Dr. Roach

Dr. Keith Roach

DEAR DR. ROACH: I am 81 now and had a thyroidectomy in 2017. My whole thyroid gland was removed. I also had a little bit of cancer. I have started to get hot flashes again. I had originally been on thyroid medicine before and after the surgery. Then I was put on levothyroxine and decided to try NP Thyroid. I was doing better on NP Thyroid, then started getting the hot flashes again. At this point, for several reasons, I would rather be on NP Thyroid for the time being.
I was wondering if there is anything I can take for the hot flashes? Years ago, in my 50s, I took estrogen that helped, but this is a different time. I have spoken with other people who are also having hot flashes again. — Anon.
ANSWER: Hot flashes are common — about 75% of women in North America will experience them around the time of menopause. It’s not uncommon for hot flashes to go away then return, but I haven’t personally seen them recur after 30 or so years. I’d be concerned that there may be another cause for the hot flashes, which brings me to your thyroid.
Elevated levels of thyroid hormone can cause sensations very similar to hot flashes. One reason I, along with most endocrinologists, recommend against products like NP Thyroid is because most of those products come from pigs. There are two thyroid hormones: thyroxine (T4) and triiodothyronine (T3). Humans have a different ratio of T3 and T4 than pigs do, and T4 gets converted to the active form, T3. T3 is quickly broken down, so if it’s used, it needs to be dosed twice daily.
So, if a person takes NP Thyroid, their thyroid levels are too high during part of the day and too low during another. This isn’t good for anyone; the “high times” not only cause hot flashes, but also predispose people to atrial fibrillation. But it’s particularly a problem in a person with a history of thyroid cancer, where we want the thyroid-stimulating hormone (TSH, the hormone in the pituitary gland that regulates the activity of the thyroid gland) to be on the lower side.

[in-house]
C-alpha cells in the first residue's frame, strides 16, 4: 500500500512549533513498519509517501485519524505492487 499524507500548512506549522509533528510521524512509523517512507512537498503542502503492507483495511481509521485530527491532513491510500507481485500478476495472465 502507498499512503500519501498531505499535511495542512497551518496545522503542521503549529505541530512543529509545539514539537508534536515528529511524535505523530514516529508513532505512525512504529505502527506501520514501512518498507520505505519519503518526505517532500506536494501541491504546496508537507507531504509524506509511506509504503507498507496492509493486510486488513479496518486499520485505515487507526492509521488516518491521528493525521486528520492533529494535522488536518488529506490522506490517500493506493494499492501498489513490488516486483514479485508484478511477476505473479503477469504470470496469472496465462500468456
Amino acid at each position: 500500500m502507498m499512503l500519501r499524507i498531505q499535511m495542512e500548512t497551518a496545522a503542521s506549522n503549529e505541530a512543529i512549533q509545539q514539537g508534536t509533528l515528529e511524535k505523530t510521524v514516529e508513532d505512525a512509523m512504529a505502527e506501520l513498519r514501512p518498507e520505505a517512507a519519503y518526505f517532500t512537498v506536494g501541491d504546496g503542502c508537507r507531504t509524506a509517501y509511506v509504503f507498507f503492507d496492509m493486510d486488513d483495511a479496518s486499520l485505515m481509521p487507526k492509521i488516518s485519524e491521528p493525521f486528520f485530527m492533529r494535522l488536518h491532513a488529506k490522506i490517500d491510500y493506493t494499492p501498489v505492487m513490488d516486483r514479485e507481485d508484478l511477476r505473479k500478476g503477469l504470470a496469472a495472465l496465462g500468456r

If the thyroid blood levels get low in the afternoon/evening when the T3 in NP Thyroid is gone, that can theoretically increase the risk of cancer recurrence as the TSH rises in response. So, in my opinion, you should be on levothyroxine, not NP Thyroid. (I do have a handful of patients who take levothyroxine and also take T3 twice daily. There are a few people who cannot convert T4 to T3 efficiently.)
Estrogen is the most effective treatment for hot flashes, but it increases the risk of heart disease when used by women more than 10 years away from menopause. So, I don’t normally prescribe it to a woman in her 80s. However, there is a new medication, fezolinetant (Veozah), which is highly effective and reduced hot flashes by 93% in a trial. My only patient on it so far has reported 100% cessation of her hot flashes.
There are other rare causes of hot flashes, including tumors that secrete substances, such as carcinoid tumors, and tumors that secrete adrenalin-like hormones (pheochromocytomas).
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Dr. Roach regrets that he is unable to answer individual letters, but will incorporate them in the column whenever possible. Readers may email questions to ToYourGoodHealth@med.cornell.edu or send mail to 628 Virginia Dr., Orlando, FL 32803.
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